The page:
CC / Flickr - BY-NC-ND 2.0 - Number 10
TODAY’S MEETING of European leaders in Brussels is going to be a bumpy one. Last month, French President Nicolas Sarkozy had a “violent” row with Commission President José Manuel Barroso – an encounter that no-doubt soured relations between France and the Commission (indeed, tempers have recently threatened to flare up again). The controversial issue of treaty reform is not officially on the agenda (PDF), but this will most certainly be the biggest battle of the day. There is, however, also the contentious issue of a rise in the EU’s budget to be discussed.
Van Rompuy will present the findings of his taskforce on EU economic governance (which – as I wrote about earlier – are more subtle than widely reported). It’s not entirely true to say that the recommendations have been “watered-down” by Franco-German interference. Yes, the “corrective” part of the new rules will be “semi-automatic” (i.e. sanctions will apply unless overturned by qualified majority in the Council), but the earlier – and, arguably, more important – “preventative” part of the pact will still be automatic (and sanctions can be applied in as little as three months for the most serious cases).
As for treaty reform, various options are on the table. Cameron will probably be able to avoid calling a referendum in Britain because the UK has an opt-out from the sanctions regime. However, Ireland will be under great pressure to put any changes to the public first. Therefore, some are suggesting reform could be sneaked into the treaties via technical obfuscation (so-called “treaty change-lite”). This would avoid the need for referenda, but might also force Germany to abandon some of her more extreme demands (such as the suspension of voting rights for those states that break the rules).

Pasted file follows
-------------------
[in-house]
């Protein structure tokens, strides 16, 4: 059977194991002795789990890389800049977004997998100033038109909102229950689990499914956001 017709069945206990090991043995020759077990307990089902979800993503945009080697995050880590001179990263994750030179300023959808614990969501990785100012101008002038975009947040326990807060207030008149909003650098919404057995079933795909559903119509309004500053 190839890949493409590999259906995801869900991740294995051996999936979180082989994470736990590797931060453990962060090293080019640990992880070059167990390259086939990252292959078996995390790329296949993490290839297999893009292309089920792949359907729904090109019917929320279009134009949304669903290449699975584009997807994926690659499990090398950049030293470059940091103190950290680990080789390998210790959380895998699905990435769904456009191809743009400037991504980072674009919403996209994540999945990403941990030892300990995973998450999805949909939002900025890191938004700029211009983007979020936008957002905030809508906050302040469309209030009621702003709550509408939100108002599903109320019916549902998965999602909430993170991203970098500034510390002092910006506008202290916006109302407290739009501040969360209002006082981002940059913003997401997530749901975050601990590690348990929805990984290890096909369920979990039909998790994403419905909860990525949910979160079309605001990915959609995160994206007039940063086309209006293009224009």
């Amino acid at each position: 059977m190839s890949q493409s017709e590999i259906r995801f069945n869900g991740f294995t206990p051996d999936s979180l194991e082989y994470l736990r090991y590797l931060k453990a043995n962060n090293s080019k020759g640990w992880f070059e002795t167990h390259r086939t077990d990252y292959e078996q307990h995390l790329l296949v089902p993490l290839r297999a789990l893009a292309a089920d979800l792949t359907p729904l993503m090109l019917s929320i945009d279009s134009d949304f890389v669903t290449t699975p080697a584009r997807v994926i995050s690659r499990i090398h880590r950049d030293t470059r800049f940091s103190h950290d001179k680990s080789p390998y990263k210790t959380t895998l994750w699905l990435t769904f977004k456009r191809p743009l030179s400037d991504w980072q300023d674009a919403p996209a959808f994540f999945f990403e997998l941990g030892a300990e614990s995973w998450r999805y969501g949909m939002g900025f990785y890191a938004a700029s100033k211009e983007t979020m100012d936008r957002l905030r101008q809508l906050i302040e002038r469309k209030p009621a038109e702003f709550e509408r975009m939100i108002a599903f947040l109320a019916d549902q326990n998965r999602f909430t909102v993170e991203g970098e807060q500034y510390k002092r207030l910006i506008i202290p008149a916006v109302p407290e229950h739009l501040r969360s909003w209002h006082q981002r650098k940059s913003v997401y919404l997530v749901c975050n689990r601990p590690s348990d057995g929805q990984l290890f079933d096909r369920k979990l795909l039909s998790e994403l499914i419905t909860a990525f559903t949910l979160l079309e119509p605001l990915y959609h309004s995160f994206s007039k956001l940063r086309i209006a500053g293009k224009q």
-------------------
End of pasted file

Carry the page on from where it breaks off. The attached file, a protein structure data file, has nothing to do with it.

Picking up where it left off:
The second storm-front (also not officially on the agenda) involves next year’s proposed EU budget hike of 6%. David Cameron has vowed to “freeze or cut” the budget, but he needs the support of a majority of the Council to make this happen. The Financial Times is predicting failure for Mr. Cameron – with a possible compromise solution of a 2.9% budget increase. The BBC’s Gavin Hewitt thinks this could even be negotiated down to “just over 2%” – which might satisfy Cameron (but probably not the Tory’s growing eurosceptic wing).
There are suggestions that Cameron might use UK support for treaty reform as a bargaining chip to achieve his objectives on the budget. Personally, I agree with the FT – Cameron will be unable to “freeze or cut” the budget, but might be able to settle with a halving of the proposed budget increase (not an insignificant achievement). This wouldn’t necessarily be the end of the story, however, as a joint-text would then need to be decided with the Parliament and – ultimately – a higher figure than the one proposed by the Council might have to be negotiated.
As for German plans for treaty change – the most likely outcome is that Van Rompuy will be asked to form another taskforce and come back next year with a proposal that satisfies some of Merkel’s demands but that doesn’t require national referenda to implement. Nobody will be entirely satisfied, but that’s what EU politics is all about: compromise, compromise, compromise.